Michigan Conservation Districts
Conservation Districts are locally controlled subdivisions of state government, created by concerned landowners, and administered by a publicly elected Board of Directors to promote the wise use and management of natural resources.
Calhoun Conservation District (CCD) maintains membership in Michigan Association of Conservation Districts and complies with standards established by the Michigan Department of Agriculture and Resource Development (MDARD). District Manager Maureen Reed maintains membership with the Conservation District Employees of Michigan. Through these memberships, a strong network of experience and knowledge is shared. Professional development opportunities give the board directors and staff the necessary tools to provide educational outreach within their counties.
Calhoun Conservation District in cooperation with the Natural Resource Conservation Services (NRCS) and the Farm Services Agency (FSA) work together in the USDA office building located in Marshall, Michiigan to provide local coordination for federal, state, and conservation and land/water management programs. Technical assistance and cost-share programs exist to individuals who seek to sustain and preserve their properties. Michigan Department of Agriculture and Resource Development (MDARD) provides guidance and oversight to Conservation Districts, serving as a partner in many capacities.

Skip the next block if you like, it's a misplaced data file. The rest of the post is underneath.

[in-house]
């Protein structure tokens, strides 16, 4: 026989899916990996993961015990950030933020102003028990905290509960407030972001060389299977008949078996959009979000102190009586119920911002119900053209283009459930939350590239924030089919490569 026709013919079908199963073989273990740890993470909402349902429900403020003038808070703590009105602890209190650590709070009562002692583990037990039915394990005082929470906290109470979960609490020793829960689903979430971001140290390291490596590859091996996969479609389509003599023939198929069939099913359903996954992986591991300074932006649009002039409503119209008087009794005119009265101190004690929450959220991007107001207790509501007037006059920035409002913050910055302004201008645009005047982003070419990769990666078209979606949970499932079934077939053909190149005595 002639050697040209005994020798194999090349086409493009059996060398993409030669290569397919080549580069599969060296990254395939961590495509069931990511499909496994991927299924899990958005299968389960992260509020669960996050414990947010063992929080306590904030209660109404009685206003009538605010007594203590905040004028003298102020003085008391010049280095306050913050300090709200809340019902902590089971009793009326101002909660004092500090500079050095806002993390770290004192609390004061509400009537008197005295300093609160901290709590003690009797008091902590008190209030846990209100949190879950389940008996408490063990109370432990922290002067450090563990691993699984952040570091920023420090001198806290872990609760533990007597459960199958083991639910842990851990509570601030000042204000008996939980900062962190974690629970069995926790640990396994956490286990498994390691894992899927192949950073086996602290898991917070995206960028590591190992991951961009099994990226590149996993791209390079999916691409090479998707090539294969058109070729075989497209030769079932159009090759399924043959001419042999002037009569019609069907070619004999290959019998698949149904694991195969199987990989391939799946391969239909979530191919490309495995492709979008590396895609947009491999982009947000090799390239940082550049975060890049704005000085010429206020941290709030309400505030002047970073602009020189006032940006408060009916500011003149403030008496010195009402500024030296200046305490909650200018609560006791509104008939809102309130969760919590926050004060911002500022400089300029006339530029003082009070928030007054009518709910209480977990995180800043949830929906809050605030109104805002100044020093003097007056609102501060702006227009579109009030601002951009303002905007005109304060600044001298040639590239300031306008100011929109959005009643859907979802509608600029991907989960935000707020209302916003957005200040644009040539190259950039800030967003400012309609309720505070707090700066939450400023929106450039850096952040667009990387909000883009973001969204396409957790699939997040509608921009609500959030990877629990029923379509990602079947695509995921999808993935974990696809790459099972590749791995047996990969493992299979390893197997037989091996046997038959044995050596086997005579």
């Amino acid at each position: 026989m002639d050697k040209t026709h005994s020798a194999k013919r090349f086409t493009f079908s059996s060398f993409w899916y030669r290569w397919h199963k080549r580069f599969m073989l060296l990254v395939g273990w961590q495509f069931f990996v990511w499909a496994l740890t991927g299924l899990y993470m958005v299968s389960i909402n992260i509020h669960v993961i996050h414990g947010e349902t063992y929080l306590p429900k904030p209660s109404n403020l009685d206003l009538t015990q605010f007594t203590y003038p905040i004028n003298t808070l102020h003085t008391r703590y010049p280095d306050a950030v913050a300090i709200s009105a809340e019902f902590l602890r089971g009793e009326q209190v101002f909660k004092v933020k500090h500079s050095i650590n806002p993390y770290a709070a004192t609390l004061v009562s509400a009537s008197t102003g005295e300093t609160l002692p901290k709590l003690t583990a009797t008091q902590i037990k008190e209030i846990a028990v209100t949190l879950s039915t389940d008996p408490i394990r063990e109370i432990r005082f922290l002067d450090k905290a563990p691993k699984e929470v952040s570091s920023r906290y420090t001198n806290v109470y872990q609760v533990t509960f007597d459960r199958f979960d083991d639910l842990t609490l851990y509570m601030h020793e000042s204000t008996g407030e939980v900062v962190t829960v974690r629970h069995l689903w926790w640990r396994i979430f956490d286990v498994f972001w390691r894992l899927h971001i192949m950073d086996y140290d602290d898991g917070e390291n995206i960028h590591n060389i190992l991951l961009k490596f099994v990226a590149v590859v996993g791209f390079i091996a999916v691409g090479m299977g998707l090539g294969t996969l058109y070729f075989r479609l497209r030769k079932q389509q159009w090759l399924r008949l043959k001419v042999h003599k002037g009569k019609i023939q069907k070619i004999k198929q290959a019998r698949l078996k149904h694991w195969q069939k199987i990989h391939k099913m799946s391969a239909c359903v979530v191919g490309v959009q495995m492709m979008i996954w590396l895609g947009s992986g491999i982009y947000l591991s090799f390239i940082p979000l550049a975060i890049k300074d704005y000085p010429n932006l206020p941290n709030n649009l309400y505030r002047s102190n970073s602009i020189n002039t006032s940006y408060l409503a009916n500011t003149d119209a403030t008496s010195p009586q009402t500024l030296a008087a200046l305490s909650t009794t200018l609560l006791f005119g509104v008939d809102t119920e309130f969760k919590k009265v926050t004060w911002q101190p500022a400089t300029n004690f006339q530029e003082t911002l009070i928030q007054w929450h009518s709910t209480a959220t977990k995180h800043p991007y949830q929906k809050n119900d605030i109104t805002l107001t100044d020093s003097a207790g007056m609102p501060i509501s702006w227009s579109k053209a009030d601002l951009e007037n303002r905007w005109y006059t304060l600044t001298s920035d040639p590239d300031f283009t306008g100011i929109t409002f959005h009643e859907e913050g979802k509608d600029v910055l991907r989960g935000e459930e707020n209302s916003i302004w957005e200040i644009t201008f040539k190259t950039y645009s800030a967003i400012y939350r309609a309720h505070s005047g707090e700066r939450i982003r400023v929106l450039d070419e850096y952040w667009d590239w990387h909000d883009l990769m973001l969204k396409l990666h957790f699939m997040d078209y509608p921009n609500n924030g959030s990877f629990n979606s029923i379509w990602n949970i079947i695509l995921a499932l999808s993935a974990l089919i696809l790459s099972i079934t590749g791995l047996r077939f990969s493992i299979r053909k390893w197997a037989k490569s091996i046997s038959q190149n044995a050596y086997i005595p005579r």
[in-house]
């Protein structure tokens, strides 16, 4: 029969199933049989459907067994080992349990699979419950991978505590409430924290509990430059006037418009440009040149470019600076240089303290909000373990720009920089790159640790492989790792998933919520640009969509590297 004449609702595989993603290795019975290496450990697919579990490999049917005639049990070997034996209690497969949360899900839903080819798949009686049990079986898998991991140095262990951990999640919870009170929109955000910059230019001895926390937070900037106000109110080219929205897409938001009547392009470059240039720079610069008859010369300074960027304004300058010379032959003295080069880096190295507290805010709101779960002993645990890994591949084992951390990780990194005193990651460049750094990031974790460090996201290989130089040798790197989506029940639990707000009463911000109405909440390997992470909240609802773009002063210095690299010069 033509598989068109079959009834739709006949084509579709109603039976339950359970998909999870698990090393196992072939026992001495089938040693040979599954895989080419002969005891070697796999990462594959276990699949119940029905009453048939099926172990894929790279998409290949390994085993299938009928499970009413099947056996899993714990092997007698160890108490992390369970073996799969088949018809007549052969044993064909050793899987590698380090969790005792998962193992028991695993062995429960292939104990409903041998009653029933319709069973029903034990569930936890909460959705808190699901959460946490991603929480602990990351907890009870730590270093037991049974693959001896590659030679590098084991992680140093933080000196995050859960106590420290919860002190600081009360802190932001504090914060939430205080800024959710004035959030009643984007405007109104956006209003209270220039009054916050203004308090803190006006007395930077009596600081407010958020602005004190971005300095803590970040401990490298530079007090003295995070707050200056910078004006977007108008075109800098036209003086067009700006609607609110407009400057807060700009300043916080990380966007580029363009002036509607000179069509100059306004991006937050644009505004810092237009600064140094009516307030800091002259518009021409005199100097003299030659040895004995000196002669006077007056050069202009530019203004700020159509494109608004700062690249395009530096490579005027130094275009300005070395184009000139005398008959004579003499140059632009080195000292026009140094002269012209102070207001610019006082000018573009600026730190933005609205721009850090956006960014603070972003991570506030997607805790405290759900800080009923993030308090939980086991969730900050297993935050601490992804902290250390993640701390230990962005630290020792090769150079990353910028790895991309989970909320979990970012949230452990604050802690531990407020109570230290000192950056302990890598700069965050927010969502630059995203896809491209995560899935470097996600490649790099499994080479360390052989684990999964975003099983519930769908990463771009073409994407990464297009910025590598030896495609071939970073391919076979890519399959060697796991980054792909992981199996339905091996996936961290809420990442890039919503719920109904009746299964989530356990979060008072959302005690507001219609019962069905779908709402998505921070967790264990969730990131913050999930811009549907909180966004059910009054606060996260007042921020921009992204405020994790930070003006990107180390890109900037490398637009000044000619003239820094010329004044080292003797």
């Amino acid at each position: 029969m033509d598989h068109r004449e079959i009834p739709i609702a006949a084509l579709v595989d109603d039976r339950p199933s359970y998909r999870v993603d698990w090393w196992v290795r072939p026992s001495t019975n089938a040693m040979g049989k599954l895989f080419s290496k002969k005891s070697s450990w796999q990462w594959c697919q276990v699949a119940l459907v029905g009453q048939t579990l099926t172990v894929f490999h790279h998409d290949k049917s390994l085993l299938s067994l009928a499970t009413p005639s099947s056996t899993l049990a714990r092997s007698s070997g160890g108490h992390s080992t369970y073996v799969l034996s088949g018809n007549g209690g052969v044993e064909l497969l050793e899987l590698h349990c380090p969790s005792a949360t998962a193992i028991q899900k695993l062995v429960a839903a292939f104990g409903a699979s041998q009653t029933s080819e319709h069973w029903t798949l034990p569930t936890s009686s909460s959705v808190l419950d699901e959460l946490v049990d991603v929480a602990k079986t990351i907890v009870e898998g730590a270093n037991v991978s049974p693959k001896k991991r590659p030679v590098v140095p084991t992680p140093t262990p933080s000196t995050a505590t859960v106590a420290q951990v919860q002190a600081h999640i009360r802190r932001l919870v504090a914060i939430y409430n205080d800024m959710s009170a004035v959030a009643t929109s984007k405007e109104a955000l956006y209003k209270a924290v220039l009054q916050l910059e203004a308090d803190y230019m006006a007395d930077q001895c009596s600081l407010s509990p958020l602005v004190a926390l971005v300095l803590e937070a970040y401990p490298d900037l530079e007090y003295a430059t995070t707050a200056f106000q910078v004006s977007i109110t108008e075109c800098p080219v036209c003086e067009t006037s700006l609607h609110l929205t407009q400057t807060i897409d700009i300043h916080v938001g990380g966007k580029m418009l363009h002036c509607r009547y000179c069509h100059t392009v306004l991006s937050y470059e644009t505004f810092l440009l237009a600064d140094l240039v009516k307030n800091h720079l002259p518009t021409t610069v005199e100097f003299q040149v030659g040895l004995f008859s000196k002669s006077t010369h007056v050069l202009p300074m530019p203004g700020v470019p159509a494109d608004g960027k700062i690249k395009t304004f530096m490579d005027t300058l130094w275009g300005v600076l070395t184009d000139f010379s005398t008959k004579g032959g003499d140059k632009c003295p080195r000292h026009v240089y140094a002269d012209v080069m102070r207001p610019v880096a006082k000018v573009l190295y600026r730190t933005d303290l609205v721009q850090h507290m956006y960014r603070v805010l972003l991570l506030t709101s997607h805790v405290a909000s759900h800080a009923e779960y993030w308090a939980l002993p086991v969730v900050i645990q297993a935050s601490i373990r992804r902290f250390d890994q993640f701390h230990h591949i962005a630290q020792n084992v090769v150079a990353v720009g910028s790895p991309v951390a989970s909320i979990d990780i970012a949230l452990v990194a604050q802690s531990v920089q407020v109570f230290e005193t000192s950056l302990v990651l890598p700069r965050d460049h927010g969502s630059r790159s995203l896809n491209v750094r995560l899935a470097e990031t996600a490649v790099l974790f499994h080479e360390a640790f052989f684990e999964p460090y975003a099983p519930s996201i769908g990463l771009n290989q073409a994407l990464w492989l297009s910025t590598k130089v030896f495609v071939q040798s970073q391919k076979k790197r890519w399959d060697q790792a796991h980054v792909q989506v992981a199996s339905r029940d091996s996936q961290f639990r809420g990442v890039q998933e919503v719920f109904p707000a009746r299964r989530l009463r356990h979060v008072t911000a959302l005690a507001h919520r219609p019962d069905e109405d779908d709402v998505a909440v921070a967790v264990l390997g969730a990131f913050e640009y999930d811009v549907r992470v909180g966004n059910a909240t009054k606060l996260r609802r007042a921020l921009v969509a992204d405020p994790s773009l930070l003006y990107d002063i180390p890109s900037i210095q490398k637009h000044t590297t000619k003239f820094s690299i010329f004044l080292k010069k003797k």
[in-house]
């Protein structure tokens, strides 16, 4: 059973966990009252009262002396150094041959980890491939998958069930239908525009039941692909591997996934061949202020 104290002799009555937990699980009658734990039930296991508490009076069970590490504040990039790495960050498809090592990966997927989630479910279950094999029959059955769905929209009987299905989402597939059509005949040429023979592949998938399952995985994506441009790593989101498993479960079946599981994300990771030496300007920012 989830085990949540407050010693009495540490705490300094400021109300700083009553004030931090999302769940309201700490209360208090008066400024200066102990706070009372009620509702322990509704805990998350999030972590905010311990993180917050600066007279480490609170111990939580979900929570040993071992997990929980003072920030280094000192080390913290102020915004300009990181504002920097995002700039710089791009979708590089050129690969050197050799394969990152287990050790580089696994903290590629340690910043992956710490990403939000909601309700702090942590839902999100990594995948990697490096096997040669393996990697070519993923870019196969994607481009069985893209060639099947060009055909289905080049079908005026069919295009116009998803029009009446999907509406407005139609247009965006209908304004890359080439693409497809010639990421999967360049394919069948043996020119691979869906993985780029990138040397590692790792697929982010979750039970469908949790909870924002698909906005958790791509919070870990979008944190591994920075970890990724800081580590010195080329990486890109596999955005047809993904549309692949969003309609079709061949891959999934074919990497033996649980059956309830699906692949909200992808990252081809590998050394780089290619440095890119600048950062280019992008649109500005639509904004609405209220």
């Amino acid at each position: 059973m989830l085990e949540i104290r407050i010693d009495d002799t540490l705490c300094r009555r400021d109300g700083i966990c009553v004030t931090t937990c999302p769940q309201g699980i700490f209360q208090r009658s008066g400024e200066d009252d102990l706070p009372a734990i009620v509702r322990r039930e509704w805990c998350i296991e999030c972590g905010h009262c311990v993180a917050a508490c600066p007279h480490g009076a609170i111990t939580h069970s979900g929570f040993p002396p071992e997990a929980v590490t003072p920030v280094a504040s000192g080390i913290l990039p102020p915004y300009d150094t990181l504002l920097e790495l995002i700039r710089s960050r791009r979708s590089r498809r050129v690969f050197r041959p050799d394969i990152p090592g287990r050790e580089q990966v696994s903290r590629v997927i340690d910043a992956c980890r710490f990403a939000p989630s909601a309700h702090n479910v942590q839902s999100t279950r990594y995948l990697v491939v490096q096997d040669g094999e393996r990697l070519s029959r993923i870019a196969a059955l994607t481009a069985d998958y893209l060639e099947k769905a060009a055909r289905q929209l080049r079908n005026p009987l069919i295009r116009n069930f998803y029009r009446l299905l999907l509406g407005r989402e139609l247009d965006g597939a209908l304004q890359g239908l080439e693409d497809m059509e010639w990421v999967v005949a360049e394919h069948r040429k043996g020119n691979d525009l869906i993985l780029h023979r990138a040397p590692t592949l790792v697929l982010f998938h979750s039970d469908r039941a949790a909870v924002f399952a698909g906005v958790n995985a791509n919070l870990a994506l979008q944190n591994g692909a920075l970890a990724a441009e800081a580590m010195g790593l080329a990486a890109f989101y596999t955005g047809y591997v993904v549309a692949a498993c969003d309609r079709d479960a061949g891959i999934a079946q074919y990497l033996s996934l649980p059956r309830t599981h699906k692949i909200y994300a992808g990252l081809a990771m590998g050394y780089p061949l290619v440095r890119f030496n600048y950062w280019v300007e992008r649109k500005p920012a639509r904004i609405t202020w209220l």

Locally the CCD plans and organizes a spring tree seedling sale in April for landowners to plant for wildlife habitat development, windbreaks, reforestation, and establish rain gardens. A morning nature camp for children is held during the summer at a Wilder Creek Conservation Area, as nearby nature preserve, and coordination of a no-til drill for planting of native grasses and wildflowers to benefit birds, bees, and butterflies are among the programs available to the public.
CCD stays involved with environmental concerns such as agriculture and urban erosion, sediment control, water quality protection, and wetland protection. Forest management, fish and wildlife habitat, and other natural resource issues have been studied in the past. Presently, CCD is planning a drain restoration project to transform a drain into a stream by connecting natural waterways to the natural state. The Garfield Lake Outlet Drain Stream Restoration involves local, state, and federal agencies all working together with private landowners to accomplish the project.
In addition, a SAW Grant provided by the Michigan Department of Environment, Great Lakes, and Energy EGLE will enable a comprehensive Storm-water Management Plan for the Nottawa Creek Watershed, located in SW Michigan. The plan will integrate the concerns of all watershed stakeholders and outline solutions to restore the Nottawa Creek watershed for all designated uses.